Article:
We’re profiling some of the great work done by The Icehouse partners. This article by James & Wells, the intellectual property law firm, was first published in Bay of Plenty Business News.
The decision to export your product or service from New Zealand can be exciting and overwhelming. Exciting because it represents an opportunity to expand your business and conquer larger, more lucrative overseas markets. Overwhelming because there are so many things to consider and deal with before you take the leap.
Fortunately, there are many resources available to New Zealand businesses with export aspirations. Government agencies including Export New Zealand, New Zealand Trade & Enterprise, and the New Zealand Customs service, as well as your local Chamber of Commerce, are all great places to start.
There are also many private sector organisations that can offer export assistance and advice in particular areas: for example international market research, manufacturing and sourcing, financing, regulation and compliance, intellectual property services.
Preparation is vital, however – and the more time you invest in developing your export strategy upfront, the higher the probability of success.
All too often we hear of New Zealand companies that have launched into international markets only to discover the hard and expensive way that they weren’t sufficiently prepared.
At best, this might cost your business valuable time, money and resource; at worst it could cost you your business.
To mitigate the many risks and challenges associated with exporting, we recommend you consider, and where necessary, seek expert advice or services in the following four key areas:
| Go-to market strategy
Research and understand everything you can about the markets you wish to enter. How do cultural and business practices differ? What regulatory or compliance requirements might affect the marketing or sale of your product or service in that market? What’s your distribution strategy? Who is your competition? Do you have a good understanding of your target customers’ buyer behavior and preferences? Will your product or service need to be modified to meet these? What criteria can you reliably use to determine the relative attractiveness of different markets?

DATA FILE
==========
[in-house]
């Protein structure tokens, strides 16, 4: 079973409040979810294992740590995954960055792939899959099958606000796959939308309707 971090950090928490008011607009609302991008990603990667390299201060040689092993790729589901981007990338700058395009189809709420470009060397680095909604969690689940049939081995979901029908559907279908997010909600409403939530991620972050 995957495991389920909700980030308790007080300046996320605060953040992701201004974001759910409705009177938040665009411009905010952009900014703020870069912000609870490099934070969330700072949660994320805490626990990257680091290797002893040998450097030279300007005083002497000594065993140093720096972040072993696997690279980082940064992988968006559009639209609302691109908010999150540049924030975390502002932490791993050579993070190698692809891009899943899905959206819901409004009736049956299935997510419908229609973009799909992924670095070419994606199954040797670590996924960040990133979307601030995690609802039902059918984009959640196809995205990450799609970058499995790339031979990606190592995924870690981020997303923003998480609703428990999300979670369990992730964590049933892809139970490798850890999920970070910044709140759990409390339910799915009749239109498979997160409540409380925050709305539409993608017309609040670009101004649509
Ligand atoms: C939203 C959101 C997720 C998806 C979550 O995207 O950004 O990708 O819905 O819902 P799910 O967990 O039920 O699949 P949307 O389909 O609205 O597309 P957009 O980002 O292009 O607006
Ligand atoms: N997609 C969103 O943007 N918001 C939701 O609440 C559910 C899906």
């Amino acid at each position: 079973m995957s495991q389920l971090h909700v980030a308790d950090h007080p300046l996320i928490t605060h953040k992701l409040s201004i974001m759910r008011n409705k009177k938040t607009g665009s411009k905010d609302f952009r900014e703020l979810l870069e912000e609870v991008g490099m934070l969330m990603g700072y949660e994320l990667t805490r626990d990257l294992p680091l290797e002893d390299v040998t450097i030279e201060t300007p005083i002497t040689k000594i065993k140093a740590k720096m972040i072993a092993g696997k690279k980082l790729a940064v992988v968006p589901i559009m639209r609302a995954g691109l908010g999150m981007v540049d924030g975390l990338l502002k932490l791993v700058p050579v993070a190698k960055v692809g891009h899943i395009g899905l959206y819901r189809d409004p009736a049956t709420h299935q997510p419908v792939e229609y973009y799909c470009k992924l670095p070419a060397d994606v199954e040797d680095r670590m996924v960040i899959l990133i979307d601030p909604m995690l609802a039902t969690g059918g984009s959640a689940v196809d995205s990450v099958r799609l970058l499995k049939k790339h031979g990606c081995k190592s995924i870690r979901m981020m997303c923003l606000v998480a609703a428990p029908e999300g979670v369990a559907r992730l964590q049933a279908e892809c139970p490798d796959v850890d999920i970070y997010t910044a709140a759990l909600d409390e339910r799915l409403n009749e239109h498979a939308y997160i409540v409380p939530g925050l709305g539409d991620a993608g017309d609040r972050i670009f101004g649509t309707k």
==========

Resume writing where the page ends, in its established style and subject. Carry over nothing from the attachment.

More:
| Export finance
Determine as early as possible, your capacity to invest in export development.
In addition to the pre-export costs (for example, in-market research, brand and product development, professional services associated with establishing the appropriate company structures etc), what will it cost to manufacture, distribute, promote, sell and support your product or service in or for that market? This is an area where many Kiwi businesses come unstuck.
To become a successful exporter costs money, and time. Understand what your export financing requirements are likely to be way before you need to seek external sources of capital by formulating a solid financial forecast and plan.
| Channel strategy
Depending on what type of product or service you market, your choice of channel strategy can have a significant impact on the speed with which you can scale up, as well as the cost and ease of doing so.
If a third-party distributor or partner is required, take care to choose the right one and ensure you put the appropriate terms of trade and contractual arrangements in place.
It’s worth bearing in mind that this process can take several weeks or months so be sure to factor this into your launch plan.
If you decide to market directly via an online store, for example, then consider how you will handle fulfilment of orders end-to-end. Do you have sufficient stock? How quickly can it be replenished? How will you handle order fulfilment and post-sales support?
| Intellectual property strategy
If you are using a successful domestic business as the springboard for global growth, there’s a good chance you’ve already built a great brand or technology, or both.
To avoid the disappointment of not being able to use your existing brand in an overseas market, or of someone else potentially cottoning on to your invention and leveraging it for their own gain, it’s a great idea to identify what IP you own and can protect, and where and how to protect it.
This is an area where the cost of the advice and services you receive will be far outweighed by the benefits you can derive by securing full protection of your ideas, designs, brand or technology in the markets in which you wish to operate.
| Reward over risk
Building up a successful export business can be a very rewarding and prosperous journey. Ask any business owner who has done it, however, and they’ll almost certainly tell you that it’s not without its stress or risks.
Carrick Robinson is a Partner at James & Wells intellectual property law firm, specialising in all areas of trade mark law.
James & Wells are one of New Zealand’s largest, privately owned, patent and trade mark attorney firms. Their award-winning team is widely recognised as one of the very best in Australasia.
Visit the James & Wells website.
For more business ownership and leadership advice check out more of our blogs.